I read on a book blog last month that Joe Hill’s NOS4A2 was being described as a “masterpiece.” Pretty tempting, right? So after reading a synopsis, I decided to add it to my horror month repertoire, and I’m so glad I did. It truly was an outstanding novel for many reasons.
Here’s the synopsis from Goodreads:
Victoria McQueen has a secret gift for finding things: a misplaced bracelet, a missing photograph, answers to unanswerable questions. On her Raleigh Tuff Burner bike, she makes her way to a rickety covered bridge that, within moments, takes her wherever she needs to go, whether it’s across Massachusetts or across the country.
Charles Talent Manx has a way with children. He likes to take them for rides in his 1938 Rolls-Royce Wraith with the NOS4A2 vanity plate. With his old car, he can slip right out of the everyday world, and onto the hidden roads that transport them to an astonishing – and terrifying – playground of amusements he calls “Christmasland.”
Then, one day, Vic goes looking for trouble—and finds Manx. That was a lifetime ago. Now Vic, the only kid to ever escape Manx’s unmitigated evil, is all grown up and desperate to forget. But Charlie Manx never stopped thinking about Victoria McQueen. He’s on the road again and he’s picked up a new passenger: Vic’s own son.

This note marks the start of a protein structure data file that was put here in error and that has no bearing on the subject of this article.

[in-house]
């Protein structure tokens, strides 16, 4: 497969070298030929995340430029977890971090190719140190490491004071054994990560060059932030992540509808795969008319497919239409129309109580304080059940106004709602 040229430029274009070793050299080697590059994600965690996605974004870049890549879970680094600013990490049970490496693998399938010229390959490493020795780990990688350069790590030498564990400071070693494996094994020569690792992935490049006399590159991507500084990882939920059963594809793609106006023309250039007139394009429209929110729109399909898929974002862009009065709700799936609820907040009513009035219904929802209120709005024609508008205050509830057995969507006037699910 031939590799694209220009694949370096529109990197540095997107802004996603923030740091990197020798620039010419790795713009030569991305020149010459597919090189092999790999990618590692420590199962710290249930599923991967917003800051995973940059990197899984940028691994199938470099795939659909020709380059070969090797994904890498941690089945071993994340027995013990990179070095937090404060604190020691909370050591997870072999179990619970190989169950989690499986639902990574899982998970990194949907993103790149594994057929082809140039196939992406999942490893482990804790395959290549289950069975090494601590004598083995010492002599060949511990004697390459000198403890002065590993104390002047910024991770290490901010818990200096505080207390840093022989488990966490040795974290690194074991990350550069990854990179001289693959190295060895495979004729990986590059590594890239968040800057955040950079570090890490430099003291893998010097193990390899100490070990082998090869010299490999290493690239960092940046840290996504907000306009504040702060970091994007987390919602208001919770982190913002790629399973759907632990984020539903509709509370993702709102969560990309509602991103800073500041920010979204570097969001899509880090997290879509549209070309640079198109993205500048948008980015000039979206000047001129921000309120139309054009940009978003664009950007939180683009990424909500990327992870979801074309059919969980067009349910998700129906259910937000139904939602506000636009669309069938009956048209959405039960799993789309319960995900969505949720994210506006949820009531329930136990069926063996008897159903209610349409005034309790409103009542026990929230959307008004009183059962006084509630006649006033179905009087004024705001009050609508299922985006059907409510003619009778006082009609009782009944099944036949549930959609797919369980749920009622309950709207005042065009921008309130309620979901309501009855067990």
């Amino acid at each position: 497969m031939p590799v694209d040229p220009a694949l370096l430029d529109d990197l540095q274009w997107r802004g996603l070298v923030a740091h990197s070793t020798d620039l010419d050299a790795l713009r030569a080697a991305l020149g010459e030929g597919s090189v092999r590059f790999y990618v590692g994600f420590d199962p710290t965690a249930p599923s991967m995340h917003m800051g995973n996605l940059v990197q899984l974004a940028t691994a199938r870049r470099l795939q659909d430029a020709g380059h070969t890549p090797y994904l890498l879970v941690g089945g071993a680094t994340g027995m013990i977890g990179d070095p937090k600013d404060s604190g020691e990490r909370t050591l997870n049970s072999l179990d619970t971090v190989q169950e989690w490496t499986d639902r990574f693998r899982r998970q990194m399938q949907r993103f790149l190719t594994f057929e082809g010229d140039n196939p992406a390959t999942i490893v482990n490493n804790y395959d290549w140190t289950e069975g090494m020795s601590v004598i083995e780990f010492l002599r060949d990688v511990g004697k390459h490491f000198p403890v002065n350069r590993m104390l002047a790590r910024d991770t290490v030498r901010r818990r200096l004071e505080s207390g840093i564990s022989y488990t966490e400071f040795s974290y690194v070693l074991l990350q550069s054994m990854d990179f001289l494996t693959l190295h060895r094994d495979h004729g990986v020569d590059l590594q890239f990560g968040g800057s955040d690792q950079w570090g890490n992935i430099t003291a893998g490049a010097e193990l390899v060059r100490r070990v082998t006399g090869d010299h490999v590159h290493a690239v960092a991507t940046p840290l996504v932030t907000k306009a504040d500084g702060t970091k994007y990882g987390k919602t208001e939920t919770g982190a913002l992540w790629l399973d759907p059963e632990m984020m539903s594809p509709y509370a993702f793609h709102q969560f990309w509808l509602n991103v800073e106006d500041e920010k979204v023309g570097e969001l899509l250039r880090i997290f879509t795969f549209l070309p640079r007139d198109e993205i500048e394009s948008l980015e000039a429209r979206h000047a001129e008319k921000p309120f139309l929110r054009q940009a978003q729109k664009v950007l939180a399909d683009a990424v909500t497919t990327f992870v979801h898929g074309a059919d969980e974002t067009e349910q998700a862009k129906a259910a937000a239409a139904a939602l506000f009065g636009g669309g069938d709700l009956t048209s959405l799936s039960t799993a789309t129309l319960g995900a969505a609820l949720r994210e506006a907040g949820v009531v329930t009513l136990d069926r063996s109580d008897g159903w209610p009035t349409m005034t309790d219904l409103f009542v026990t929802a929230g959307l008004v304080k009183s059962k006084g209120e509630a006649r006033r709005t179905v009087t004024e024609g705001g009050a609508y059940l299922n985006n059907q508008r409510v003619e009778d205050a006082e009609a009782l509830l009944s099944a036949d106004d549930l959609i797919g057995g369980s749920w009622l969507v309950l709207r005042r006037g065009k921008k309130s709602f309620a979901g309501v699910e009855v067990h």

I didn’t expect to love the strong supernatural element in this novel, but I did. Christmasland is an “inscape”: it’s outside of this world, a part of Manx’s imagination that can be accessed in his Rolls-Royce Wraith. Others can intrude on his inscape if they accompany him into it (like the children he abducts and transports there). Vic McQueen, too, has an inscape: the Shorter Way Bridge, which only appears when she is on her Tuff Burner bike as a child and her Triumph motorcycle as an adult. Only a very few people are gifted with these super-abilities of the mind, this bridging (pun intended) of the mental and physical. It adds a lot of tension to the story, as only Vic understands how to reach Manx—and her son—but of course, nobody believes her.
NOS4A2 is not a short novel, but it’s a full and exciting one. The plot is rich with detail, and the characters are very strongly written. Manx and his sidekick Bing are detestable and grotesque, but at the same time, they have some depth. They are not just mindless killers; they actually believe that they are doing the right thing. And I loved Vic, the tough, tattooed, damaged-but-trying mother.
At its heart, this horror novel is about love. The love of an alcoholic mother for her son. The almost-platonic love for a romantic partner. The horribly, horribly misguided love of a father for his daughters. And the lengths that people will go to for the people they love. And what is more creepy than taking something that so many people love—Christmas—and making it sinister?
I’m embarrassed to admit that before reading this novel, I had no idea that Joe Hill is Stephen King’s son. (Check out a photo of him—he looks just like his dad!) Hill is a masterful storyteller, and I think I might go so far as to say that I enjoyed NOS4A2 more than I’ve ever enjoyed a Stephen King novel. It’s that good.